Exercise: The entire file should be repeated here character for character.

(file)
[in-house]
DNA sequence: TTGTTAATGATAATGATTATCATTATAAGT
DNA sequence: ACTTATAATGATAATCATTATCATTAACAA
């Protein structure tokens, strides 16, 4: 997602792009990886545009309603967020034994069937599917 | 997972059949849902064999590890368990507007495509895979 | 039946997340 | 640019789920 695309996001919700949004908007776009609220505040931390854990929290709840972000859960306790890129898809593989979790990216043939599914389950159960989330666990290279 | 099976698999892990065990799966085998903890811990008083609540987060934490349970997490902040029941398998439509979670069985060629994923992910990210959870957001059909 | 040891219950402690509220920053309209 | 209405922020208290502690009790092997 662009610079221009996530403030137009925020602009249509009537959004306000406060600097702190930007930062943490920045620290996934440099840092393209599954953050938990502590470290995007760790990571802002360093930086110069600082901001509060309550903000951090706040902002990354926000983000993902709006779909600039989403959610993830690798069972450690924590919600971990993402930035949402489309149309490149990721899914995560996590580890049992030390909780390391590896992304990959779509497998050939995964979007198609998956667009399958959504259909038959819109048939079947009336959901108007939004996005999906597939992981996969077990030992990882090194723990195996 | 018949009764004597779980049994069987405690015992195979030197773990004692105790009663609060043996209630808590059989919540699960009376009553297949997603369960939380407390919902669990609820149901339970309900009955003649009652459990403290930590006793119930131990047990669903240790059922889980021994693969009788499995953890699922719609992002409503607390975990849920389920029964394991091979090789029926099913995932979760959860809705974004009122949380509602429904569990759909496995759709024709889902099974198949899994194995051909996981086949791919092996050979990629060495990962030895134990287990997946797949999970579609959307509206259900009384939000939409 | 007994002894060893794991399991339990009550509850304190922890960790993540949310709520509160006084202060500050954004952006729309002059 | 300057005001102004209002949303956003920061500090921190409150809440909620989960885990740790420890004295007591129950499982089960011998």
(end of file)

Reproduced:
[in-house]
DNA sequence: TTGTTAATGATAATGATTATCATTATAAGT
DNA sequence: ACTTATAATGATAATCATTATCATTAACAA
């Protein structure tokens, strides 16, 4: 997602792009990886545009309603967020034994069937599917 | 997972059949849902064999590890368990507007495509895979 | 039946997340 | 640019789920 695309996001919700949004908007776009609220505040931390854990929290709840972000859960306790890129898809593989979790990216043939599914389950159960989330666990290279 | 099976698999892990065990799966085998903890811990008083609540987060934490349970997490902040029941398998439509979670069985060629994923992910990210959870957001059909 | 040891219950402690509220920053309209 | 209405922020208290502690009790092997 662009610079221009996530403030137009925020602009249509009537959004306000406060600097702190930007930062943490920045620290996934440099840092393209599954953050938990502590470290995007760790990571802002360093930086110069600082901001509060309550903000951090706040902002990354926000983000993902709006779909600039989403959610993830690798069972450690924590919600971990993402930035949402489309149309490149990721899914995560996590580890049992030390909780390391590896992304990959779509497998050939995964979007198609998956667009399958959504259909038959819109048939079947009336959901108007939004996005999906597939992981996969077990030992990882090194723990195996 | 018949009764004597779980049994069987405690015992195979030197773990004692105790009663609060043996209630808590059989919540699960009376009553297949997603369960939380407390919902669990609820149901339970309900009955003649009652459990403290930590006793119930131990047990669903240790059922889980021994693969009788499995953890699922719609992002409503607390975990849920389920029964394991091979090789029926099913995932979760959860809705974004009122949380509602429904569990759909496995759709024709889902099974198949899994194995051909996981086949791919092996050979990629060495990962030895134990287990997946797949999970579609959307509206259900009384939000939409 | 007994002894060893794991399991339990009550509850304190922890960790993540949310709520509160006084202060500050954004952006729309002059 | 300057005001102004209002949303956003920061500090921190409150809440909620989960885990740790420890004295007591129950499982089960011998």